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Mycobacterium tuberculosis Complex Exhibits Lineage-Specific Variations Affecting Protein Ductility and Epitope Recognition

AutorYruela Guerrero, Inmaculada ; Contreras-Moreira, Bruno ; Magalhães, Carlos; Osório, Nuno S.; Gonzalo-Asensio, Jesús
Palabras claveMycobacterium
coding sequences
epitope polymorphisms
epitope-HLA binding
protein ductility
Fecha de publicación2016
EditorOxford University Press
CitaciónYruela I, Contreras-Moreira B, Magalhães C, Osório NS, Gonzalo-Asensio J. Mycobacterium tuberculosis Complex Exhibits Lineage-Specific Variations Affecting Protein Ductility and Epitope Recognition. Genome Biology and Evolution 8 (12): 3751–3764 (2016)
ResumenThe advent of whole-genome sequencing has provided an unprecedented detail about the evolution and genetic significance of species-specific variations across the whole Mycobacterium tuberculosis Complex. However, little attention has been focused on understanding the functional roles of these variations in the protein coding sequences. In this work, we compare the coding sequences from 74 sequenced mycobacterial species including M. africanum, M. bovis, M. canettii, M. caprae, M. orygis, and M. tuberculosis. Results show that albeit protein variations affect all functional classes, those proteins involved in lipid and intermediary metabolism and respiration have accumulated mutations during evolution. To understand the impact of these mutations on protein functionality, we explored their implications on protein ductility/disorder, a yet unexplored feature of mycobacterial proteomes. In agreement with previous studies, we found that a Gly71Ile substitution in the PhoPR virulence system severely affects the ductility of its nearby region in M. africanum and animal-adapted species. In the same line of evidence, the SmtB transcriptional regulator shows amino acid variations specific to the Beijing lineage, which affects the flexibility of the N-terminal trans-activation domain. Furthermore, despite the fact that MTBC epitopes are evolutionary hyperconserved, we identify strain- and lineage-specific amino acid mutations affecting previously known T-cell epitopes such as EsxH and FbpA (Ag85A). Interestingly, in silico studies reveal that these variations result in differential interaction of epitopes with the main HLA haplogroups.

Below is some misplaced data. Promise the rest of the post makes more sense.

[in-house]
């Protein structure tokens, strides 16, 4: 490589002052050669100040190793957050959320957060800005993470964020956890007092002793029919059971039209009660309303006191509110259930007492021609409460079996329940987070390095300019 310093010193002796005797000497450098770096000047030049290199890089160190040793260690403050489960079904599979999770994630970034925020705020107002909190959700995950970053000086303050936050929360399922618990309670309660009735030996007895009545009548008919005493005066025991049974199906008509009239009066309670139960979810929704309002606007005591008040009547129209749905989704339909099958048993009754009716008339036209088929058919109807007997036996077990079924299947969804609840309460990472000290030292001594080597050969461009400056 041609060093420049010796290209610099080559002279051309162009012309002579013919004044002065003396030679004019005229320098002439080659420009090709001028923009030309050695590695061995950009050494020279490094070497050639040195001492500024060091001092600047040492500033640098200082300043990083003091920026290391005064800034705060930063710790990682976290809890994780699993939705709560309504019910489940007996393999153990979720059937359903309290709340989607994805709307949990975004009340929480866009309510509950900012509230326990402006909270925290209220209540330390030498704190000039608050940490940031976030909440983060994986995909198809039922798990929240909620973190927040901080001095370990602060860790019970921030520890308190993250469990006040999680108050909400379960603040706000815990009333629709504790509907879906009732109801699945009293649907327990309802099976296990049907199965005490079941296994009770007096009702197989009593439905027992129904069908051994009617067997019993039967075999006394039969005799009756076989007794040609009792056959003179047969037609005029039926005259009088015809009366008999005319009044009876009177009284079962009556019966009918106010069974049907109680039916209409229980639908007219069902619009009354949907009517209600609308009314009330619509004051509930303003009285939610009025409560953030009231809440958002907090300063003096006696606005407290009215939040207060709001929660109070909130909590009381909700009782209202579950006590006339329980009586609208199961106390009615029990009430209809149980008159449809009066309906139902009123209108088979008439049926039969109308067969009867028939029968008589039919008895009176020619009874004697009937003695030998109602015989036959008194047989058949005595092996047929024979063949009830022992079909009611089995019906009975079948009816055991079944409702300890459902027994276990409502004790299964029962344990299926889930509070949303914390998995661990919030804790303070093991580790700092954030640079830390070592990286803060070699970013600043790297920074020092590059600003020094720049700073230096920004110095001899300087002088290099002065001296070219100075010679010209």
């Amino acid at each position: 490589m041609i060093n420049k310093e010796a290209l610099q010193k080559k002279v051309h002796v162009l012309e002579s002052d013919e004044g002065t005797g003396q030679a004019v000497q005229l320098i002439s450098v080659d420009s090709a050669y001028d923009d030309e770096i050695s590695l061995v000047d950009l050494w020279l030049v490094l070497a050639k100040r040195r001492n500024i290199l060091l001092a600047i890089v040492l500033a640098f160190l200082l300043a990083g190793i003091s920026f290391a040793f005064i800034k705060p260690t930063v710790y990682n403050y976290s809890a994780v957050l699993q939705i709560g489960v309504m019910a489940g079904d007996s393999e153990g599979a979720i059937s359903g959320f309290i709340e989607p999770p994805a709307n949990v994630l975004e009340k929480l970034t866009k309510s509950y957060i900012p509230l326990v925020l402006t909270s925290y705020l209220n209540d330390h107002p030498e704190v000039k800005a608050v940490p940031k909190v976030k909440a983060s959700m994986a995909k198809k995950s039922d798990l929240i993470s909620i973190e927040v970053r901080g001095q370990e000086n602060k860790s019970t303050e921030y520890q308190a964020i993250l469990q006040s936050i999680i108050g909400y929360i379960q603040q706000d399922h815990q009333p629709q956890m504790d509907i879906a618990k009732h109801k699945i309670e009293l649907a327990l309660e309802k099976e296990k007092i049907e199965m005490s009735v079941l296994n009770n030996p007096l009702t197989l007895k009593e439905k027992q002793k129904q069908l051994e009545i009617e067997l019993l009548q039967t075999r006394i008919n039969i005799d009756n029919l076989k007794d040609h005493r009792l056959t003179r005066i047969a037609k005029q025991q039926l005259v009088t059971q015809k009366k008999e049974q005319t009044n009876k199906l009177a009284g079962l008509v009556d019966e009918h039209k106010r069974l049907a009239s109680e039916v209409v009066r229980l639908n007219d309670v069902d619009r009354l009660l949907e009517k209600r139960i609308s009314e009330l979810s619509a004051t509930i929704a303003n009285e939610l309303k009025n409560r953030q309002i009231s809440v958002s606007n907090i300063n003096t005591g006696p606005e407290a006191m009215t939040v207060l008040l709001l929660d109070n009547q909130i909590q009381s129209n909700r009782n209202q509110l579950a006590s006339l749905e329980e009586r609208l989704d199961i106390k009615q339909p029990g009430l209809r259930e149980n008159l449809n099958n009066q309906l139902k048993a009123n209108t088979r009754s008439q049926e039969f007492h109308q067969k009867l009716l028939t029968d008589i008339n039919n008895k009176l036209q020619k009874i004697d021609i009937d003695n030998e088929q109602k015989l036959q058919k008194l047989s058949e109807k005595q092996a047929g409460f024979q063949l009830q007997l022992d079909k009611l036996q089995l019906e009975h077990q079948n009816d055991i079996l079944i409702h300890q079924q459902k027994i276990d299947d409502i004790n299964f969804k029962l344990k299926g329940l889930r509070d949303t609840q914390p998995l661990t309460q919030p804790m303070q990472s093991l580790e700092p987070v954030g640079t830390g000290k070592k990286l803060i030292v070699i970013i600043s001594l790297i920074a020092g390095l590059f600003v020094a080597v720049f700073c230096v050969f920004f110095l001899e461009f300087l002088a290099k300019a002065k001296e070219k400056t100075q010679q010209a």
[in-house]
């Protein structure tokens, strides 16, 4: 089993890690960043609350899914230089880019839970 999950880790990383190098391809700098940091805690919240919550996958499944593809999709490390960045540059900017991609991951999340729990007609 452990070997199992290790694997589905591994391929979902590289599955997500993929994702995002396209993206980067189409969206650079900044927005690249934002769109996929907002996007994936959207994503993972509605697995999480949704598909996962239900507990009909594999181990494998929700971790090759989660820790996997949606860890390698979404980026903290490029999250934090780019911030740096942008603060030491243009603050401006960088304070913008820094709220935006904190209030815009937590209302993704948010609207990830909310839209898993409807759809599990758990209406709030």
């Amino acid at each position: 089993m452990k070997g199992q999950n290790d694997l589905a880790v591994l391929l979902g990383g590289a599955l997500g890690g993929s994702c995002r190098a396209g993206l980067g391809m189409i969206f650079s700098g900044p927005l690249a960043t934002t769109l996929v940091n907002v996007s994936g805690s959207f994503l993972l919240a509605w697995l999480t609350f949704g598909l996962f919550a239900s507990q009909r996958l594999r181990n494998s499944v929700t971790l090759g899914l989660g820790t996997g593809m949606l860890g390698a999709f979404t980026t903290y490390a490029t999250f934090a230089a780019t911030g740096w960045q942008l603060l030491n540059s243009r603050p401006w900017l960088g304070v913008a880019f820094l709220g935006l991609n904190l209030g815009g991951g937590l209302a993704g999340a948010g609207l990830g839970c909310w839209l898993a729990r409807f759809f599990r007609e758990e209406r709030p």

Descripción1 .pdf file of 46 Pags. with text and 7 Figs. and 5 .pdfs files of Supplementary Tables. The definitve version is available at: http://gbe.oxfordjournals.org/
Versión del editorhttps://doi.org/10.1093/gbe/evw279
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